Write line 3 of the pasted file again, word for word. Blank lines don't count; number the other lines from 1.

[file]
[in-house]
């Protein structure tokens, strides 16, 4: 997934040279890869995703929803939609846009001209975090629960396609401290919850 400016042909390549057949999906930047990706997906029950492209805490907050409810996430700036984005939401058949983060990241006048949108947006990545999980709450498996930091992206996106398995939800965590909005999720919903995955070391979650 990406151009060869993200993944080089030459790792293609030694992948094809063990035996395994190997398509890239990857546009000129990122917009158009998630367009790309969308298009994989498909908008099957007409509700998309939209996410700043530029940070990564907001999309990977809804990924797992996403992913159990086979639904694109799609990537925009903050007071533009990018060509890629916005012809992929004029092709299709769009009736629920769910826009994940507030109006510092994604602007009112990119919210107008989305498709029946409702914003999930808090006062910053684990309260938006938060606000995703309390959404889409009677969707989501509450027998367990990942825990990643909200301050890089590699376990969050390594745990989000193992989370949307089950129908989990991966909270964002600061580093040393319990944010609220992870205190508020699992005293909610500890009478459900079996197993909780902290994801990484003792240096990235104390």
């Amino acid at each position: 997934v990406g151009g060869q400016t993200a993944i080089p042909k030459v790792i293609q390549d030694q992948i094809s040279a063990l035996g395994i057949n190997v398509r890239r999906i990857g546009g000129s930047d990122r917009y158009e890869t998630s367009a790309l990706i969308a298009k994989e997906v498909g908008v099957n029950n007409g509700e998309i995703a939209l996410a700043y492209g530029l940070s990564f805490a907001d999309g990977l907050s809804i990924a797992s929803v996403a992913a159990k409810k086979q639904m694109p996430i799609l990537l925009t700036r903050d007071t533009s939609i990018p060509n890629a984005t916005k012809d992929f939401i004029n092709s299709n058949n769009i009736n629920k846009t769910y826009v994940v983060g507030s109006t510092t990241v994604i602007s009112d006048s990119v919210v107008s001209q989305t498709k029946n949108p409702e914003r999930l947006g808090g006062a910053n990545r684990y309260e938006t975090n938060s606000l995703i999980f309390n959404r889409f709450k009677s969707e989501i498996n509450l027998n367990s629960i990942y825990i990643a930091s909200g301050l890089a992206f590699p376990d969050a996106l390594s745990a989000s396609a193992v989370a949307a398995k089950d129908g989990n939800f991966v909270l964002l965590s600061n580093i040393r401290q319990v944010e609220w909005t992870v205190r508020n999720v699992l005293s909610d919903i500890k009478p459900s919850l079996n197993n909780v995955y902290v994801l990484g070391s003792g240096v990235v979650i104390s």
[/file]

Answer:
């Amino acid at each position: 997934v990406g151009g060869q400016t993200a993944i080089p042909k030459v790792i293609q390549d030694q992948i094809s040279a063990l035996g395994i057949n190997v398509r890239r999906i990857g546009g000129s930047d990122r917009y158009e890869t998630s367009a790309l990706i969308a298009k994989e997906v498909g908008v099957n029950n007409g509700e998309i995703a939209l996410a700043y492209g530029l940070s990564f805490a907001d999309g990977l907050s809804i990924a797992s929803v996403a992913a159990k409810k086979q639904m694109p996430i799609l990537l925009t700036r903050d007071t533009s939609i990018p060509n890629a984005t916005k012809d992929f939401i004029n092709s299709n058949n769009i009736n629920k846009t769910y826009v994940v983060g507030s109006t510092t990241v994604i602007s009112d006048s990119v919210v107008s001209q989305t498709k029946n949108p409702e914003r999930l947006g808090g006062a910053n990545r684990y309260e938006t975090n938060s606000l995703i999980f309390n959404r889409f709450k009677s969707e989501i498996n509450l027998n367990s629960i990942y825990i990643a930091s909200g301050l890089a992206f590699p376990d969050a996106l390594s745990a989000s396609a193992v989370a949307a398995k089950d129908g989990n939800f991966v909270l964002l965590s600061n580093i040393r401290q319990v944010e609220w909005t992870v205190r508020n999720v699992l005293s909610d919903i500890k009478p459900s919850l079996n197993n909780v995955y902290v994801l990484g070391s003792g240096v990235v979650i104390s």